Math Encoding In The Human Brain
Ecole Normale Supérieure, Paris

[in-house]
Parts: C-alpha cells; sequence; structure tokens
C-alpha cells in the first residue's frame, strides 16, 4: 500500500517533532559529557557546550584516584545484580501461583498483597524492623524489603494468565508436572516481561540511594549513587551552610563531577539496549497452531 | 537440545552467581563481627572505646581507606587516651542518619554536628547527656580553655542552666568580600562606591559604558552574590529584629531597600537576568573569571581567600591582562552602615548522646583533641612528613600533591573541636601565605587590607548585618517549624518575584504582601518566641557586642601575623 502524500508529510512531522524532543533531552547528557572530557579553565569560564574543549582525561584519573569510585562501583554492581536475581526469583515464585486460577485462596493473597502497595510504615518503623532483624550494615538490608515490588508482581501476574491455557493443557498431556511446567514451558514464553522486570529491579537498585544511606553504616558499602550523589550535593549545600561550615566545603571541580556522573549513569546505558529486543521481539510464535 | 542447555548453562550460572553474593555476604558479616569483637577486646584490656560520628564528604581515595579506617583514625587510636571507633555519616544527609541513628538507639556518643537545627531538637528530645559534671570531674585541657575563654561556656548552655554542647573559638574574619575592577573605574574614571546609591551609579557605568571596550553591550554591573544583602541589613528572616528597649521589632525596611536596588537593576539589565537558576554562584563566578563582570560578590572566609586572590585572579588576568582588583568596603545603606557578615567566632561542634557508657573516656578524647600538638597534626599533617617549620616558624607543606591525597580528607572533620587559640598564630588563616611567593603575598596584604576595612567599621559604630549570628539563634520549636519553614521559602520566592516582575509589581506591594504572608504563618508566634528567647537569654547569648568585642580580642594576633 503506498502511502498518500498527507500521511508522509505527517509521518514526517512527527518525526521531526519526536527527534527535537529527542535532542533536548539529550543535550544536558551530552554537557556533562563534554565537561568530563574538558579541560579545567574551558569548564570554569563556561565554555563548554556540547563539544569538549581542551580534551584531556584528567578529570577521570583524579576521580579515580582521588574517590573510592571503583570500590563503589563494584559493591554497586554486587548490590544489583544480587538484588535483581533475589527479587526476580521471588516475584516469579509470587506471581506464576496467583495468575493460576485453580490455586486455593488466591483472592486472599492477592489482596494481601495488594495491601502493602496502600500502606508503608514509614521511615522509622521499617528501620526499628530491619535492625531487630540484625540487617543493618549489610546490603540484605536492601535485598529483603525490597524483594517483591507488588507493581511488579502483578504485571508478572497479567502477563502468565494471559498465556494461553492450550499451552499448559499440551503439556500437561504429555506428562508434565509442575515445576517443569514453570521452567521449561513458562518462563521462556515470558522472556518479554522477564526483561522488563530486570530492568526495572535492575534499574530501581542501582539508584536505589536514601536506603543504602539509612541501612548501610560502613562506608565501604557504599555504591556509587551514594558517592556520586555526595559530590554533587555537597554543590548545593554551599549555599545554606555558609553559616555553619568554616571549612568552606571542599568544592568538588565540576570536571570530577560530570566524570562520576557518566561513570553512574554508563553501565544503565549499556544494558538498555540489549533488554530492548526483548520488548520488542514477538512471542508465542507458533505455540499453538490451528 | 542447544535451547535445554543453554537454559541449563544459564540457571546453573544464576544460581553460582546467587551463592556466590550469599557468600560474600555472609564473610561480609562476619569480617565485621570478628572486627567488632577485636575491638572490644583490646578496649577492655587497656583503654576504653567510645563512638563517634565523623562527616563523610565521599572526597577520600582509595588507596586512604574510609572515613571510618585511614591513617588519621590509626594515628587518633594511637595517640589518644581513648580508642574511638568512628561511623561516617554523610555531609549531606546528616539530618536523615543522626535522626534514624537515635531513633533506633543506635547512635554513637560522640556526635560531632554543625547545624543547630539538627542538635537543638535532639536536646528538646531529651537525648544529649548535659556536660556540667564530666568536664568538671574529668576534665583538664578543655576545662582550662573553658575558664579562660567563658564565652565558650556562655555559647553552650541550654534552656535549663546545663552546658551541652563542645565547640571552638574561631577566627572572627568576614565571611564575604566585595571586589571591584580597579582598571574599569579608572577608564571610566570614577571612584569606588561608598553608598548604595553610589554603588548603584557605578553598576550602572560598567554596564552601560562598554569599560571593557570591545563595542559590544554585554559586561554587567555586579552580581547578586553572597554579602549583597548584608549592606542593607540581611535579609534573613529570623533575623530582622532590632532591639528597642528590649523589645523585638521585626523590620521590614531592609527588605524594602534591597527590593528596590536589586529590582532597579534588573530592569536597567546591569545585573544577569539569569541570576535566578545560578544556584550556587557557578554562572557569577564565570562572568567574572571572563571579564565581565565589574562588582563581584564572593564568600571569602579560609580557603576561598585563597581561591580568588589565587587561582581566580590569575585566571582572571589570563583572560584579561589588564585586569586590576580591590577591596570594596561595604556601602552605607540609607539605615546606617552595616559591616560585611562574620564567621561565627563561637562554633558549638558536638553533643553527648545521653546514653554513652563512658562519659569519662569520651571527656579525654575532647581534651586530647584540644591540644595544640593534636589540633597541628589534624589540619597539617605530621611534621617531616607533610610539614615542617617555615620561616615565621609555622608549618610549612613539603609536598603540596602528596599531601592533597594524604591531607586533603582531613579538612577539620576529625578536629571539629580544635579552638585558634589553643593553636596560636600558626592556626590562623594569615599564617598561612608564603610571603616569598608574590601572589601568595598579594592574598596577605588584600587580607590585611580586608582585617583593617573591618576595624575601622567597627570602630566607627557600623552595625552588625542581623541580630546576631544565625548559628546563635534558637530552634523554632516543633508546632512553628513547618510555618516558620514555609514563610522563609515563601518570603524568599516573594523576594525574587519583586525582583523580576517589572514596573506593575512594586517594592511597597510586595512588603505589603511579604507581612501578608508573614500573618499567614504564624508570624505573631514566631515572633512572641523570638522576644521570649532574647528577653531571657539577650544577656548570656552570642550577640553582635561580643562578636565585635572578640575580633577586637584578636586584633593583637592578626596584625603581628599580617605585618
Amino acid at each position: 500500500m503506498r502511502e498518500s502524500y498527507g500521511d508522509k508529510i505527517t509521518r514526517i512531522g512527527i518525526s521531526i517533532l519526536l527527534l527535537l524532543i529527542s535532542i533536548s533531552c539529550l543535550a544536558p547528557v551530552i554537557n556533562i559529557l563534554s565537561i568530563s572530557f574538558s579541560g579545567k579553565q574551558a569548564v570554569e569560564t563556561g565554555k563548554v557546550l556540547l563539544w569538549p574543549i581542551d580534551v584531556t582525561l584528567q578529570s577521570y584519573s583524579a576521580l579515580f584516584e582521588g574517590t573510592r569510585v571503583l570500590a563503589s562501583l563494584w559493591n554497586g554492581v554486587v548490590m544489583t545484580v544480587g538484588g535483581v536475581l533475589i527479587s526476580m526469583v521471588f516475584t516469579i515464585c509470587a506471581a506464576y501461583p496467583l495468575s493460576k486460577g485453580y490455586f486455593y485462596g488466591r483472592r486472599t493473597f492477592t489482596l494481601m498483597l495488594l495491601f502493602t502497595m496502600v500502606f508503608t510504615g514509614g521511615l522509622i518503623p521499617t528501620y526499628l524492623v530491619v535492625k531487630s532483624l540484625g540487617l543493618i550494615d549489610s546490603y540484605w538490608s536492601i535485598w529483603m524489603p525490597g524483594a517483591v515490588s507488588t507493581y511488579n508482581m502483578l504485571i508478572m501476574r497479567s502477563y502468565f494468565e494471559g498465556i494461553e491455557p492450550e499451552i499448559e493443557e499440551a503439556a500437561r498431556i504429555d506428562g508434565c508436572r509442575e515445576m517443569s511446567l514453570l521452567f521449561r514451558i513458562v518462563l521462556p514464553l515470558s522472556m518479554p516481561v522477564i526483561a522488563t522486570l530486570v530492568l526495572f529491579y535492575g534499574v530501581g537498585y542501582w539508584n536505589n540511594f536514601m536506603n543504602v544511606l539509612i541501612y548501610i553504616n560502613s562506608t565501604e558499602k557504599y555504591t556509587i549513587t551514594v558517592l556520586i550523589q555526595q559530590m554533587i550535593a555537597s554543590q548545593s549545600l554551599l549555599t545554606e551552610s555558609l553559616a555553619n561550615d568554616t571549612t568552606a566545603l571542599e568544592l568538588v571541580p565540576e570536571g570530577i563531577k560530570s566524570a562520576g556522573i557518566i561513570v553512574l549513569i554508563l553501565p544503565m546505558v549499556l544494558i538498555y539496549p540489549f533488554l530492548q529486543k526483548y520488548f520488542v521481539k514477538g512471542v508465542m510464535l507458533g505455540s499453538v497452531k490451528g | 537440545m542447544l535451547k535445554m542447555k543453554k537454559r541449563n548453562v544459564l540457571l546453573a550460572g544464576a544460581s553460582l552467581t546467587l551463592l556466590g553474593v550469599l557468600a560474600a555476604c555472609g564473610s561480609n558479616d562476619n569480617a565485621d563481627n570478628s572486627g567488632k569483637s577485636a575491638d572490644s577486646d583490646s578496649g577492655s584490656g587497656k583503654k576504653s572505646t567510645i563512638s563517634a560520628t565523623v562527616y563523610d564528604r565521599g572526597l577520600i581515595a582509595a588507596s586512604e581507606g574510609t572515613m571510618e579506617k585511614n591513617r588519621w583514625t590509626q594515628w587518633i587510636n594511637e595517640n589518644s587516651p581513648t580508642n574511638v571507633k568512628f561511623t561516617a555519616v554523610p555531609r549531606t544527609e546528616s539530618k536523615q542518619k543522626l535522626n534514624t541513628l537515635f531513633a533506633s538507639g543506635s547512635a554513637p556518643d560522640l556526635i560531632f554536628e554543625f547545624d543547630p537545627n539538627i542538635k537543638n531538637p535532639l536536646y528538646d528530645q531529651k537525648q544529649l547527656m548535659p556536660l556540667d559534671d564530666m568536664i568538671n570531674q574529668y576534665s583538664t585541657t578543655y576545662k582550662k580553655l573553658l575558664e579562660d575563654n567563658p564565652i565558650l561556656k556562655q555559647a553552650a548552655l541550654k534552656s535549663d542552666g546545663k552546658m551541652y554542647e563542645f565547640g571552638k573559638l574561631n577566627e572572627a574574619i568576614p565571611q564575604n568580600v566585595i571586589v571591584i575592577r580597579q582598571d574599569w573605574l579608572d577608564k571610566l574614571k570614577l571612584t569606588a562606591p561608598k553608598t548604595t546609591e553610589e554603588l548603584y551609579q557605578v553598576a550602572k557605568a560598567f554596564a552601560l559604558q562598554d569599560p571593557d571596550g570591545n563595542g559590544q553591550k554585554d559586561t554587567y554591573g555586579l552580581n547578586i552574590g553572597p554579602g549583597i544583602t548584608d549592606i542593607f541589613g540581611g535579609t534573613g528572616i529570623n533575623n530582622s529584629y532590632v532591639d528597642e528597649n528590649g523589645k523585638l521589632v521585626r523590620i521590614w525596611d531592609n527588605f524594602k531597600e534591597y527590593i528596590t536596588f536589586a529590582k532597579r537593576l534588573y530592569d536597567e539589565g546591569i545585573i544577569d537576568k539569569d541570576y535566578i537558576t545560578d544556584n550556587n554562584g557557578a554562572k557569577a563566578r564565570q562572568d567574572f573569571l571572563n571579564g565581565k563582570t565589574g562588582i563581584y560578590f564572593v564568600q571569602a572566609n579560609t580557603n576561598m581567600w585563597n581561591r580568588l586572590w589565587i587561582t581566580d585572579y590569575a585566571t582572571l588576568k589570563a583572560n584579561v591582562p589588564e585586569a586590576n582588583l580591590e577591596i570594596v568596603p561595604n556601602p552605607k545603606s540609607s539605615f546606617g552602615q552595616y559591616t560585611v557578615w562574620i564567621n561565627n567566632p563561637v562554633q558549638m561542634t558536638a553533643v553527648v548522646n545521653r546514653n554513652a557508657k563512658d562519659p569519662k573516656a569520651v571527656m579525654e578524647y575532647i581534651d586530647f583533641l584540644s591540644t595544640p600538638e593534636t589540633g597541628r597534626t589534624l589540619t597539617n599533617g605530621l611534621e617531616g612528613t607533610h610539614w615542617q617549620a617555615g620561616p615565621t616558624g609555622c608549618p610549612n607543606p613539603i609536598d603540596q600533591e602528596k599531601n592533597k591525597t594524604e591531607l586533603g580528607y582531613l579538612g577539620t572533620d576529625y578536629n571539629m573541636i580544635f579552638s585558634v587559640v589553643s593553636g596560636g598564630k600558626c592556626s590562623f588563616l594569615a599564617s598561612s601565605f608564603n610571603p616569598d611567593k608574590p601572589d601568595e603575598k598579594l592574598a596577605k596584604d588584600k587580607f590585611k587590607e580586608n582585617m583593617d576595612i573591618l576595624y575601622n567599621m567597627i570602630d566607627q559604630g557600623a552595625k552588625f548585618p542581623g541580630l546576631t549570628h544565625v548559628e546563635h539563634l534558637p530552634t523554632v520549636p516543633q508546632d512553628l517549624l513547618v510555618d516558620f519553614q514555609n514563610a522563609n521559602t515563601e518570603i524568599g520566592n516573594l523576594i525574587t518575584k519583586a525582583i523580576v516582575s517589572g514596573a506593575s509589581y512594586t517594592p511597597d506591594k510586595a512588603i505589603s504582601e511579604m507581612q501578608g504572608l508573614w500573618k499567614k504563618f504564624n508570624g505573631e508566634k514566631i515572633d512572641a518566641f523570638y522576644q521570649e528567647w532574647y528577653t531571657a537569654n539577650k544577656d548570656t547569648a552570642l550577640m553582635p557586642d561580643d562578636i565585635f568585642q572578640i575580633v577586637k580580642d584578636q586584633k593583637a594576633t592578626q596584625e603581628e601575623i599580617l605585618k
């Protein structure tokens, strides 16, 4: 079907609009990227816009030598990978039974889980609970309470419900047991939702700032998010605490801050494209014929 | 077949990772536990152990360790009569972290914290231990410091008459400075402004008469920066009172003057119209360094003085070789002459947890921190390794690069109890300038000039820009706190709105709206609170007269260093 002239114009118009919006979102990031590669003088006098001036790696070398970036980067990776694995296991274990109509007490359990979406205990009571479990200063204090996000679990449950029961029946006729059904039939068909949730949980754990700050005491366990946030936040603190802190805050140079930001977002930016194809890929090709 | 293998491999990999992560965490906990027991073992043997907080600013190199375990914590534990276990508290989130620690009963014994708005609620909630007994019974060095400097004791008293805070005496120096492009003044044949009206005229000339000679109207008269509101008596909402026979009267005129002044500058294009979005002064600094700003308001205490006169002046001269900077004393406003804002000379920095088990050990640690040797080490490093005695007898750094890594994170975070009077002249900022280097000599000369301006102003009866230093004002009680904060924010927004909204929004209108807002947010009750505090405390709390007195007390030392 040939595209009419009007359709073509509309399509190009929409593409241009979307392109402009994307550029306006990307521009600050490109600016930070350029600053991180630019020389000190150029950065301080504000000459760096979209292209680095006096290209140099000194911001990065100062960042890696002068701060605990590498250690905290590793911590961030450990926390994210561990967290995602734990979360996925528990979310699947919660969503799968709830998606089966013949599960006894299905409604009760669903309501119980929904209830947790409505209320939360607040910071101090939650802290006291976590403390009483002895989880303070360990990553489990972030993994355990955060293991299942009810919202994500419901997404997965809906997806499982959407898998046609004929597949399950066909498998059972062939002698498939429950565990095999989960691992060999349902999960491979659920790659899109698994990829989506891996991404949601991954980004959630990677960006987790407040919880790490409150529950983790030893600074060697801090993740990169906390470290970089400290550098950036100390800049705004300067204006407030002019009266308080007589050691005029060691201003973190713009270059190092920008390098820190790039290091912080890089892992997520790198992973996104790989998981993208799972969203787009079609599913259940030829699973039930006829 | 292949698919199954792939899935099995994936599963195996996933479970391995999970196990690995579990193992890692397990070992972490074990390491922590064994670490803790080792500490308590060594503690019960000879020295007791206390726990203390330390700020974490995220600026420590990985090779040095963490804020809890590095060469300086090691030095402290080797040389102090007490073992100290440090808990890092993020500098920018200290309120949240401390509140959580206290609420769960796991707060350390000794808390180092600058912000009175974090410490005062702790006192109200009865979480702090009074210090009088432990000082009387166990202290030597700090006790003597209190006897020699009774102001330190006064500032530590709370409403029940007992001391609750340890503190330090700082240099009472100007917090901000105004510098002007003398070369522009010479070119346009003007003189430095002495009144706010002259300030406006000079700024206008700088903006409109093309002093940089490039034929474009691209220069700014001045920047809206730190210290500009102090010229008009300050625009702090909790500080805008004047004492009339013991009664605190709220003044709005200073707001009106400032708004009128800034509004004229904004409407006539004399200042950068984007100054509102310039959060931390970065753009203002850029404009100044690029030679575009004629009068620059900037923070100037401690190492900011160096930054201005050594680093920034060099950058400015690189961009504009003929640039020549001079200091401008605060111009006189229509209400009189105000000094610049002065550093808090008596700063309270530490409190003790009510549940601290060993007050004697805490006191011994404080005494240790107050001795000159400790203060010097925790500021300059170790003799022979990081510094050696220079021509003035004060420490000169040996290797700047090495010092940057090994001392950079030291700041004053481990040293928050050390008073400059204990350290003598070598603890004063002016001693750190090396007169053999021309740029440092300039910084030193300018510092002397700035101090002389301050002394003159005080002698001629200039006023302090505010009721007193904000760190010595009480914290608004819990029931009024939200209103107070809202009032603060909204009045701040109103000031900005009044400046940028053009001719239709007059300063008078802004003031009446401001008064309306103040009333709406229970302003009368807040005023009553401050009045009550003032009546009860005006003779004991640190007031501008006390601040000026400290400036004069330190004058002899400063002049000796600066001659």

I am analyzing a large dataset of intracranial electrophysiological recordings in humans, who performed a variety of mathematical cognitive tasks, from basic number identification to mental calculation. The recordings were performed on patients with refractory epilepsy during their presurgical evaluation at Stanford University Medical Center. The database includes 100 subjects implanted with grids of electrodes or with penetrating depth electrode arrays. In total, we have ~60h of task related recordings from 9,000 sites across all patients, covering roughly the whole brain. This constitute the largest and more comprehensive database of intracranial recordings in humans performing math. This project has 5 main goals: 1) identify a whole-brain network of regions selectively engaged in mathematical processing, 2) characterize their precise role in the calculation processing chain; 3) investigate their temporal and oscillatory dynamics; 3) probe at the single subject level how these regions relate to the canonical intrinsic brain networks derived from resting-state functional connectivity; 5) test their causal relationship with behavioral performance. For goals 1 and 2, I am using a predictive statistical framework with machine learning algorithms to fit encoding and decoding models on the dataset. Encoding models aim at predicting brain activity from a series of stimuli features (e.g. from low level visual parameters of the images to more high level abstract dimensions such as numerosity and operation type). Complementary decoding models aim at predicting the series of stimuli features from brain activity.